Worth Every Penny!
June 7, 2013
I first saw a Phil & Ted's inline stroller four years ago, just after I had my second child. I wanted one then, but could not justify the price tag. Instead, I purchased an Inglesina Twin Swift double stroller (a side-by-side, umbrella type) from a Craigslist seller. That stroller has lasted to date, but our family's needs have changed with the addition of a third and fourth child.
I entered the market of double strollers again last fall when pregnant with my fourth child. My third child is wheelchair-bound and has cancer, meaning weekly trips to the hospital for chemo. I had no idea how I would tote a baby along on these day-long trips, being shuttled from (teeny, doctor's) room to room with a wheelchair and a baby (in the infant carrier/car seat? in an Ergo?) Finally, it came to me (in the middle of the night, of course) - I needed a Phil & Teds. These are the most inline, narrow strollers that I could remember, and they also seem to offer enough support for my special needs child. I knew it just might be my salvation in this scenario.
I did a ton of research on almost every model. Most issues that people cited were the lack of a cupholder (boo hoo) and the tires popping. For my purposes, the stroller has been wonderful. One thing that is unique to this stroller and an absolute "must" for my wheelchair-bound daughter is the back support. This daughter rides up front in the main seat, and the back to this seat is a firm plastic (with nice, durable padding on top). Though she cannot walk, this chair is comfortable enough for her to spend the day in while we are at the hospital. (Or at the amusement park, museum, etc.)
I have been using this stroller with the doubles kit for seven months now. When the baby was born, I attached the doubles kit to the top of the stroller, putting my older child up there, while fully-reclining the main seat and laying the infant in the bassinet-like pocket underneath. This worked well till the baby reached 2.5 months old. (Though, it was always a bit difficult to pull her out of there; I never could master that.) At that point, I put the doubles kit down underneath the main seat, as is usually shown. This position would not have worked at such a young age if the seat did not have the recline feature. She could not yet hold her head up well enough for long periods of time. So for the next few months, I put the baby back there always with the seat reclined. The only problem with this set up was getting that doubles kit off of the stroller every time I would fold the stroller up and put it in the car. Many times, I felt like I was wrestling an alligator! What I figured out to do is this: depress each button individually, with one hand on the button and one hand on the frame directly behind the button. Tug the frame while pressing down on the button AND pressing down toward the tires for resistance(with the brake on). Free one side, then the other. (I used to try to do it simultaneously.)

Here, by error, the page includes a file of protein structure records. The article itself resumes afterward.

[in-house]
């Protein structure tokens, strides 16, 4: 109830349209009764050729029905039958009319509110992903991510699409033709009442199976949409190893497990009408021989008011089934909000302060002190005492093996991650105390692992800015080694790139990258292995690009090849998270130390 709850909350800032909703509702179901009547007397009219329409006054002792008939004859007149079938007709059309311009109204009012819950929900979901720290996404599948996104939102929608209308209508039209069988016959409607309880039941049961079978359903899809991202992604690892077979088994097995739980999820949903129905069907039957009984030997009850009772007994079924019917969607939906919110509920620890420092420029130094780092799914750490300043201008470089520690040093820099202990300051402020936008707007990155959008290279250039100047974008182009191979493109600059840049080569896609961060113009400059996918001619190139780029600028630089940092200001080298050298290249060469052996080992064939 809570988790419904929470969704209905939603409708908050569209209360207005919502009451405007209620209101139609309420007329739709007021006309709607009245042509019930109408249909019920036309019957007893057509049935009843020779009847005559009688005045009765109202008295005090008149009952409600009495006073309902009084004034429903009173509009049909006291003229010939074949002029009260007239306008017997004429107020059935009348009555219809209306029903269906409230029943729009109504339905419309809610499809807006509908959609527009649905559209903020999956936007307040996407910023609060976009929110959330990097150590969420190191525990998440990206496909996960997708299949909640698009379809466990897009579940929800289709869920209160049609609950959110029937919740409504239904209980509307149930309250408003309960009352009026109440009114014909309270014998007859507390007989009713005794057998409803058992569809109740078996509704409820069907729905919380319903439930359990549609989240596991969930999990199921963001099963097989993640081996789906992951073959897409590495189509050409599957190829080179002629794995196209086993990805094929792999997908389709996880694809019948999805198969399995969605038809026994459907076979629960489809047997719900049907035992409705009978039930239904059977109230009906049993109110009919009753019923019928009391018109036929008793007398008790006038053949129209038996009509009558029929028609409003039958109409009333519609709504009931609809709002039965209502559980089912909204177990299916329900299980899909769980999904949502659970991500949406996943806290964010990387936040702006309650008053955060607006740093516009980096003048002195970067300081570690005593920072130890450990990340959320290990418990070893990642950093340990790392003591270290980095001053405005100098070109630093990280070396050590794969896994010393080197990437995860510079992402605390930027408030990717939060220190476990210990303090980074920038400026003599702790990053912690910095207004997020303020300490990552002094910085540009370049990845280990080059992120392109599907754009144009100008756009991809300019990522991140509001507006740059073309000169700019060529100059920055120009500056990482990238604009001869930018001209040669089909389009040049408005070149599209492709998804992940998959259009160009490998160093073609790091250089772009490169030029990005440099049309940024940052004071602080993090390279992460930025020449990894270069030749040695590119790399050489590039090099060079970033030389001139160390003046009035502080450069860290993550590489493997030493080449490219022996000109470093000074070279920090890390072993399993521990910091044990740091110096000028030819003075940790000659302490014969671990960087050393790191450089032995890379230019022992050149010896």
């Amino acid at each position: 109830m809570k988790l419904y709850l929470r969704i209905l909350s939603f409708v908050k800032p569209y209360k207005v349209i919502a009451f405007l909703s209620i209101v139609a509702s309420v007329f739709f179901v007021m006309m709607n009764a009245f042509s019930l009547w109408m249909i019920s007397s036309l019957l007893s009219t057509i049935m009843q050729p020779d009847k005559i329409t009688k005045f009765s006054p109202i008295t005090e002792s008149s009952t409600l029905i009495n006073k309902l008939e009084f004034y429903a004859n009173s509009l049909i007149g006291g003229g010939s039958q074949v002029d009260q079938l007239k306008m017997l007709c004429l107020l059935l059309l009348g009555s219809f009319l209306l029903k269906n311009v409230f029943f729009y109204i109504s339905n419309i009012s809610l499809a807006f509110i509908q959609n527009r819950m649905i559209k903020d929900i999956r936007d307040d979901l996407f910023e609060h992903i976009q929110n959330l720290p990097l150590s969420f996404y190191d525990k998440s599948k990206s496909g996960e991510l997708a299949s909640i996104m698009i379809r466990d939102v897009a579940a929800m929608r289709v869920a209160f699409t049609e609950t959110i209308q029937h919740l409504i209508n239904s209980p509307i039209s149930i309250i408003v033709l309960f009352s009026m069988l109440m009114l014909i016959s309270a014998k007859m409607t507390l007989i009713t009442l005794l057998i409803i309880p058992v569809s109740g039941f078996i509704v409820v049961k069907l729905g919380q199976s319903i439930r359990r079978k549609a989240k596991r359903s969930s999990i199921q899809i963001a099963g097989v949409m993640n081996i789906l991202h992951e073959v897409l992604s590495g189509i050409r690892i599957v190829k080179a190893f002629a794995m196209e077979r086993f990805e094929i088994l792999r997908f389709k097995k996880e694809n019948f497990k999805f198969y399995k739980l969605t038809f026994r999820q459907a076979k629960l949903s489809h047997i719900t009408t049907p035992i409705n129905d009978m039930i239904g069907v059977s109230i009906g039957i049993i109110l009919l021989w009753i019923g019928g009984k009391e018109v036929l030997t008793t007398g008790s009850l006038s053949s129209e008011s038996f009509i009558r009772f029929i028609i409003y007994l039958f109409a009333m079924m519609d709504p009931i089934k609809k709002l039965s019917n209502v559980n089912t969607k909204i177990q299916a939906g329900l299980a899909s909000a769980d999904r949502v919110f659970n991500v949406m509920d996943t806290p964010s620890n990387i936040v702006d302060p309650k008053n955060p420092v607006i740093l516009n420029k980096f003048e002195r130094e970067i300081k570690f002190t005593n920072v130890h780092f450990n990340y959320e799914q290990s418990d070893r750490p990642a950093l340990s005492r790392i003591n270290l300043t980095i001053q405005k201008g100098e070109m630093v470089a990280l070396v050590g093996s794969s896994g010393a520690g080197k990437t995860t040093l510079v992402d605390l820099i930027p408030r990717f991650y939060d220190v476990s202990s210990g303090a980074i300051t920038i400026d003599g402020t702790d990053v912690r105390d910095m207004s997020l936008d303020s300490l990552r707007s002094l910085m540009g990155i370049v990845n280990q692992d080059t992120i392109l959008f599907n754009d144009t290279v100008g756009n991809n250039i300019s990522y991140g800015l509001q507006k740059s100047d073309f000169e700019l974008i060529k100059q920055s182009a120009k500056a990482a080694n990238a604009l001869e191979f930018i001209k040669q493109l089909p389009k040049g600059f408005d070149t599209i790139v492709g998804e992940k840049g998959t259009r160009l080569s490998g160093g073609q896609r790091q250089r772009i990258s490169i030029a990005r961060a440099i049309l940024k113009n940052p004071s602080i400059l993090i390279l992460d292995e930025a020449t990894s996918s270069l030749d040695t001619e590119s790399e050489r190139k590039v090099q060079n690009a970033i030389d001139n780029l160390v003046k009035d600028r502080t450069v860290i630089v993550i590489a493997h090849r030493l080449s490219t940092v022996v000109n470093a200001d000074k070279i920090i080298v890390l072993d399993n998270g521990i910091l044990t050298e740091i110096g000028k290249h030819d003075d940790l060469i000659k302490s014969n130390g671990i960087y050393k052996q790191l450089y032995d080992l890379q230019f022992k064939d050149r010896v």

I bought an extra tire to have on hand should a tire pop, but I have used the stroller (on sidewalks, indoors, and on grassy surfaces and playgrounds) about 3 times/week for seven months and have had no issues to date.
One thing that has posed a small problem is that I have had the stroller almost tip over. This has happened when going down a curb while I have had only one hand on the stroller, placed in the middle of the handle bar. I believe that this has to do with the design of the Dot stroller. The selling point of this stroller is that it features the full-size frame on smaller tires, making the stroller just a bit smaller. I tried to recreate this tipping action on a friend's BOB stroller (bigger tires), but was unable to do so. I could be wrong, but I believe that the larger frame on these smaller tires could cause the stroller to tip more easily, in the scenario that I described above. I have simply been more mindful of this and try to keep both hands on the stroller, placed on the sides of the handlebar, at all times.
One other negative thing is that the recline feature on the doubles kit sometimes gets stuck. It is not always easy to do. And there is no way to adjust the sun shade for the doubles kit either. It snaps on, and so is either "on" or "off." There is not pulling it forward or pushing it back. Still, it's better than nothing.
The other model that I seriously considered was the Explorer. Even with the aforementioned, potential "tipping" issue, I do not regret my decision to get the Dot (mainly because of the recline feature of the doubles kit).
I also tried the Britax B-Ready stroller as an option, but it did not offer the bassinet style for the infant, and I could not lift my special needs child in and out of the lower seat. She has to ride up top. We also put her in the BOB jogging stroller for a day, but though she is only two and a half years old, she could not sit fully upright - it was too short.
In all, we are very pleased with this stroller. It meets all my needs and expectations and I could not possibly make our weekly chemo trips without it. Thank you, Phil & Ted!